Paul Manafort Seeks Mercy From D.C. Judge Who’ll Sentence Him

Paul Manafort Photographer: Andrew Harrer/Bloomberg

Paul Manafort , President Donald Trump’s onetime campaign chairman, asked a Washington federal judge for mercy in punishing him for illegal lobbying, witness tampering and, ultimately, lying to Special Counsel Robert Mueller’s investigators after promising to cooperate with them.

“Manafort has been punished substantially, including the forfeiture of most of his assets,” attorneys for the former international political strategist told U.S. District Judge Amy Berman Jackson in a court filing on Monday. “In light of his age and health concerns, a significant additional period of incarceration will likely amount to a life sentence for a first time offender.”

Manafort, 69, pleaded guilty to two conspiracy counts before Jackson in September, avoiding a second trial only weeks after being found guilty of eight felonies by a federal jury in Alexandria, Virginia. He’ll be sentenced there on March 8 and by Jackson five days later. The conspiracy counts carry a maximum sentence of 10 years in prison.

The plea for leniency comes three days after Mueller’s office submitted a 25-page brief accompanied by more than 800 pages of charts and exhibits — some heavily redacted — detailing the evidence against Manafort. Most of Manafort’s crimes occurred before he joined Trump’s campaign, but he admitted to financial improprieties while he worked for Trump and witness tampering after he was indicted in October 2017.

“For over a decade, Manafort repeatedly and brazenly violated the law,” Mueller’s prosecutors wrote.

In papers filed with U.S. District Judge T.S. Ellis III in Alexandria, Mueller’s team endorsed a report that said under the advisory federal sentencing guidelines, Manafort could should get 19 1/2 to 24 1/2 years. Prosecutors didn’t ask Jackson for a specific sentence.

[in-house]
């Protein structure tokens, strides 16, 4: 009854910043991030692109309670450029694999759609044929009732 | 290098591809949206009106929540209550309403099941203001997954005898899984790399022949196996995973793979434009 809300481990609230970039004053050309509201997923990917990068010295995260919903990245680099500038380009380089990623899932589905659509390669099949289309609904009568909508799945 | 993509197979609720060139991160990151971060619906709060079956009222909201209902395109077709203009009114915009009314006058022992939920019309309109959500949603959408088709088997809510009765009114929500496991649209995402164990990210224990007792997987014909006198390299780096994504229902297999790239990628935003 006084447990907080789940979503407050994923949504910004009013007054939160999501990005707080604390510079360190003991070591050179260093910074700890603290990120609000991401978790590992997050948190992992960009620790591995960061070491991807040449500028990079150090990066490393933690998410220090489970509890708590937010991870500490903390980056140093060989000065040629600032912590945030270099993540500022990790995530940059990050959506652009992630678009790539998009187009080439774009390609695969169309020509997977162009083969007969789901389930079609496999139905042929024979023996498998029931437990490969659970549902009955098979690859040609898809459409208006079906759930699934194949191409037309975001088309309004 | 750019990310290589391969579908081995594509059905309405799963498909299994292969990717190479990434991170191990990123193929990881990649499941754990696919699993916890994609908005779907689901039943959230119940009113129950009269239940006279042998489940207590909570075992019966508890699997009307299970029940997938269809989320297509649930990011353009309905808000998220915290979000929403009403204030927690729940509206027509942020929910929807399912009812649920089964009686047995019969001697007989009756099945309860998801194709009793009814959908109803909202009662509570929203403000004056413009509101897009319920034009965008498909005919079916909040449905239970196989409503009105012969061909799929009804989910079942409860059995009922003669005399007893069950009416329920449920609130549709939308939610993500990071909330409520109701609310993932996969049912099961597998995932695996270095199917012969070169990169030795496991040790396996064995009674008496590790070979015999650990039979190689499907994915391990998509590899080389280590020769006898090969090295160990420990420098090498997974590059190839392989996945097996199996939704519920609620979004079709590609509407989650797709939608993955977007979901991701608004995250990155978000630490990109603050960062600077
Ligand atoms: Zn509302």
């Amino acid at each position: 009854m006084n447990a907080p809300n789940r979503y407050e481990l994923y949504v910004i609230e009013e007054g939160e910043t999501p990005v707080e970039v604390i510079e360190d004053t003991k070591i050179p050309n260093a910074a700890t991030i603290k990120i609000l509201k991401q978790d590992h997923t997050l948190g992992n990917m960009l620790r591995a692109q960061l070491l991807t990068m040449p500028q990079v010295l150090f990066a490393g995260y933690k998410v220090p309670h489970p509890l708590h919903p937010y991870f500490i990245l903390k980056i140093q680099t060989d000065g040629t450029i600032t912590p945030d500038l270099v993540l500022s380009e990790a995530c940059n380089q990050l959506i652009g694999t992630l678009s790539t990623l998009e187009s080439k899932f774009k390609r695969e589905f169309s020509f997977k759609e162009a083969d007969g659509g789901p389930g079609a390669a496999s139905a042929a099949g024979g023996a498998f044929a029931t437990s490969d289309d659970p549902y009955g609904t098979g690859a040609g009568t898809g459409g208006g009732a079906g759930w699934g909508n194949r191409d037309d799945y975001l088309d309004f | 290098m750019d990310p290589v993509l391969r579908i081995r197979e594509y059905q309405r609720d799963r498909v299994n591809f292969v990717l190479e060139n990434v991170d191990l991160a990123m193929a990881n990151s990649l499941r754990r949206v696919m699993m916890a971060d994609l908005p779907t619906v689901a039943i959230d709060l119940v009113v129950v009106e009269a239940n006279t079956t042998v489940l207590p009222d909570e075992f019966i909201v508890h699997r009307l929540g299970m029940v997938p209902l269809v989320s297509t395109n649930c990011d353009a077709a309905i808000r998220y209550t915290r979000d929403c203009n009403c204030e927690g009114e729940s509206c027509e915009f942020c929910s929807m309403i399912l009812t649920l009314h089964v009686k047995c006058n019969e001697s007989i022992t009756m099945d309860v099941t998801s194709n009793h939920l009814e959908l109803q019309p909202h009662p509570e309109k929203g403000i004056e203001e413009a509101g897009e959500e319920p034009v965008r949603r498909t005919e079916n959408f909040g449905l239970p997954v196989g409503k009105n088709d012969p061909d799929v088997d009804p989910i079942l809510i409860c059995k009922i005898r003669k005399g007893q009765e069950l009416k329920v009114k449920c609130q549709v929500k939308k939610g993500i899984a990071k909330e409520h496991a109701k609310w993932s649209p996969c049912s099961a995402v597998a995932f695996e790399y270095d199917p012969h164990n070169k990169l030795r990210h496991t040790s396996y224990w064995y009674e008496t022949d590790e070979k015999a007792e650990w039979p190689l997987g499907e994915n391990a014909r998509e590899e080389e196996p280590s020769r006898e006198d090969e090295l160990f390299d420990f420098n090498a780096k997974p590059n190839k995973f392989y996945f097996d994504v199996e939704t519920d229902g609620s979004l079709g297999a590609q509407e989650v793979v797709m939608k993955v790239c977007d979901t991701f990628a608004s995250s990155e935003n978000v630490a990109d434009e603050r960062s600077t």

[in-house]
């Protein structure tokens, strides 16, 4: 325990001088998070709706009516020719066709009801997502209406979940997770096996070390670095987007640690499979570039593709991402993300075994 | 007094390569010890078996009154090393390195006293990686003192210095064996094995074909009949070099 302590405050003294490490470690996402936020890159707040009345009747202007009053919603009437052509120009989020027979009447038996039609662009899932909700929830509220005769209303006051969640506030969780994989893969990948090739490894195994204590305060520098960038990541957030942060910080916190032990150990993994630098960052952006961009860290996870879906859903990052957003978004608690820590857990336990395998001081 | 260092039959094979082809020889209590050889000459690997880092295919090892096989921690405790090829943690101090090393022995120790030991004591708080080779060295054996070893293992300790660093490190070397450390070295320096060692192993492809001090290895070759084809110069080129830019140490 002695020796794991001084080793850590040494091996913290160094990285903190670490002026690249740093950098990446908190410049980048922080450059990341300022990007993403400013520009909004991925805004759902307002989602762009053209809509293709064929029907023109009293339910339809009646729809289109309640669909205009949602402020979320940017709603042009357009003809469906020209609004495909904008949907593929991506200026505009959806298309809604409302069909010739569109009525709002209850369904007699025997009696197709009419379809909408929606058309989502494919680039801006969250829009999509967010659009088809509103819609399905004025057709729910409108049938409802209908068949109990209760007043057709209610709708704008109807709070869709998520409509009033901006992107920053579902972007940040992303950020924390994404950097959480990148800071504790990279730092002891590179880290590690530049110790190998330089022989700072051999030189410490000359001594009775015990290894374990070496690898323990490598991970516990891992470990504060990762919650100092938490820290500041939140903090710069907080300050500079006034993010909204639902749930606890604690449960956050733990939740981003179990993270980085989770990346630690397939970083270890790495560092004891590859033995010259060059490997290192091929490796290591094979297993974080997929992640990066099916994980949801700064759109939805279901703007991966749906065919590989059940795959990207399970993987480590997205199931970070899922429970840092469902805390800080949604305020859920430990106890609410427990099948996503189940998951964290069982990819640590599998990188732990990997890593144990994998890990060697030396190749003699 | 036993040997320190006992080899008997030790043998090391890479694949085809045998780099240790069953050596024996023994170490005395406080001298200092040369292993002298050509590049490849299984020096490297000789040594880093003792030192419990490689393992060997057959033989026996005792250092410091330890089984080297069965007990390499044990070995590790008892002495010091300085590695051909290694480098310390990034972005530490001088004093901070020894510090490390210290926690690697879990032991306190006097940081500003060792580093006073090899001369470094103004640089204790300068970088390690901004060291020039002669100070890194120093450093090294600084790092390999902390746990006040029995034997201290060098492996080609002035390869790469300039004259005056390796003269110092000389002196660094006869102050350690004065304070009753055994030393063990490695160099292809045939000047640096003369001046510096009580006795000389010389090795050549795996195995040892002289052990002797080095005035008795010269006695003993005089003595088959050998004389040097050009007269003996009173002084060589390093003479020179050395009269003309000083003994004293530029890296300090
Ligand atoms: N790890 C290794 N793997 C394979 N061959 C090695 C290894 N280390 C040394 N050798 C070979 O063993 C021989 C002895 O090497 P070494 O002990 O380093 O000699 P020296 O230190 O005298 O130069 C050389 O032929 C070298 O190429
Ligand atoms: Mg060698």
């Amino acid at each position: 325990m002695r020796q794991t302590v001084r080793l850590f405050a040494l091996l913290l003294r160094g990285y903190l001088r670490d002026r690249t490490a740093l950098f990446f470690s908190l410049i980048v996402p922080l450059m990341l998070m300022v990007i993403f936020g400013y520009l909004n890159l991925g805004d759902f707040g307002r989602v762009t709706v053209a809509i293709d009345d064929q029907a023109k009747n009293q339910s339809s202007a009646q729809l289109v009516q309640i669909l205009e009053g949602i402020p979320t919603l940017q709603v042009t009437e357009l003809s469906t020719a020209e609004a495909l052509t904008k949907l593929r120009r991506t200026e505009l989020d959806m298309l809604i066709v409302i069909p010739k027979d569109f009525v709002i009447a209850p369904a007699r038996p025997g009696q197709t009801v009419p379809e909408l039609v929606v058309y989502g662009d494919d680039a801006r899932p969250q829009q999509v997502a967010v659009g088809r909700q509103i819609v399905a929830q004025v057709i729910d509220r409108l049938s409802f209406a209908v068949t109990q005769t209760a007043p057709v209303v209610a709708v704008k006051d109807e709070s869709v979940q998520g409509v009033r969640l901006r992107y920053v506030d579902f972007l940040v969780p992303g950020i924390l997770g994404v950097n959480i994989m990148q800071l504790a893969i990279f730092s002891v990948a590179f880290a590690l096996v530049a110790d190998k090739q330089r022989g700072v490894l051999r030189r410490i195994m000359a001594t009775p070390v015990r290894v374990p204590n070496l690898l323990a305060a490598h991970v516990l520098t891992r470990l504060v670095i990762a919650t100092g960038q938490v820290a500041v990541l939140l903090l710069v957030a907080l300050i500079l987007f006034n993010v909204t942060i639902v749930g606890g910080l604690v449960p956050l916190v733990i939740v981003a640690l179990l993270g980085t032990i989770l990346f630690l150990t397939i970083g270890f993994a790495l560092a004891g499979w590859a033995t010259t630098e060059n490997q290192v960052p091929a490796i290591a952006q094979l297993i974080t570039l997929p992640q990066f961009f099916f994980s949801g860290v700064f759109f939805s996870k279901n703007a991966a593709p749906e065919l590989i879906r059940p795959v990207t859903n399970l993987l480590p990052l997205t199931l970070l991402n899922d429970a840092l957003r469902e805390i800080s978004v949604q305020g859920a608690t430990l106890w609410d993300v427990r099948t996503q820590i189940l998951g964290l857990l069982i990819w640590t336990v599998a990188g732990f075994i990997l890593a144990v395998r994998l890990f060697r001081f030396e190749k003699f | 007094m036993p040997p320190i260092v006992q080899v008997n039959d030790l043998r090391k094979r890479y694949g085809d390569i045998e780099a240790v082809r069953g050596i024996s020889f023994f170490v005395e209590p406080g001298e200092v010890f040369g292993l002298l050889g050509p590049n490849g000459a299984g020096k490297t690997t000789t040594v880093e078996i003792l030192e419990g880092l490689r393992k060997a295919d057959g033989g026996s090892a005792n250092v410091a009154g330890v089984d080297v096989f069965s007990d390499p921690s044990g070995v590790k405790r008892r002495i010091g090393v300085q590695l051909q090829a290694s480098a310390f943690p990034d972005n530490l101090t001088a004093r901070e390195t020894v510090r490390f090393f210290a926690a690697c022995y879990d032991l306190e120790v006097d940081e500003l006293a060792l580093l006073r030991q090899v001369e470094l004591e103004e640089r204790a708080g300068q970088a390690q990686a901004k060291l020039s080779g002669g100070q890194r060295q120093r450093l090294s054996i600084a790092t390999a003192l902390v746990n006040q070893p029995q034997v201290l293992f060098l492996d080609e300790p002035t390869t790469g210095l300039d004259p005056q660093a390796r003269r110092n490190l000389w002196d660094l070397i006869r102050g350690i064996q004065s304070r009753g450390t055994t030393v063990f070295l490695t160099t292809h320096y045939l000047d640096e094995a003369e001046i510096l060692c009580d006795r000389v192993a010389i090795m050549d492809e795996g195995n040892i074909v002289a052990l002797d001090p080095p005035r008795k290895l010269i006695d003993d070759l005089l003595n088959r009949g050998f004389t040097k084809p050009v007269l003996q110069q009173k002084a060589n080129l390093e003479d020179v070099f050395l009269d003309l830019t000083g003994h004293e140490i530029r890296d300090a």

Jackson must decide whether the sentence she imposes will run consecutively or concurrently with whatever punishment is meted out by Ellis.

While Manafort’s cases sprung from Mueller’s mandate to investigate Russian interference in the 2016 U.S. presidential election and potential Trump campaign collusion, he was indicted for conduct that occurred before the longtime political operative worked on the president’s campaign.

He hasn’t formally been accused of conspiring with Russia to meddle in the election, although Mueller claims that during the campaign Manafort passed internal polling data to Konstantin Kilimnik, a translator who prosecutors said was connected with Russia’s intelligence services.

The Alexandria jury convicted Manafort of failing to report to U.S. authorities millions of dollars in income he received consulting for Ukraine’s pro-Russia Party of Regions and its former president Viktor Yanukovych, failure to declare foreign bank accounts, and defrauding banks when his cash flow dried up after Yanukovych was driven from power.

As part of his guilty plea, Manafort admitted to conspiring against the U.S. by laundering money, cheating the U.S. out of taxes, failing to file foreign bank account reports, violating the Foreign Agents Registration Act, and lying to the Justice Department. In the other count, he admitted that he conspired to obstruct justice by tampering with witnesses.

The DC case is U.S. v. Manafort, 17-cr-201, U.S. District Court, District of Columbia (Washington). The other case is U.S. v. Manafort, 18-cr-83, U.S. District Court, Eastern District of Virginia (Alexandria). DM


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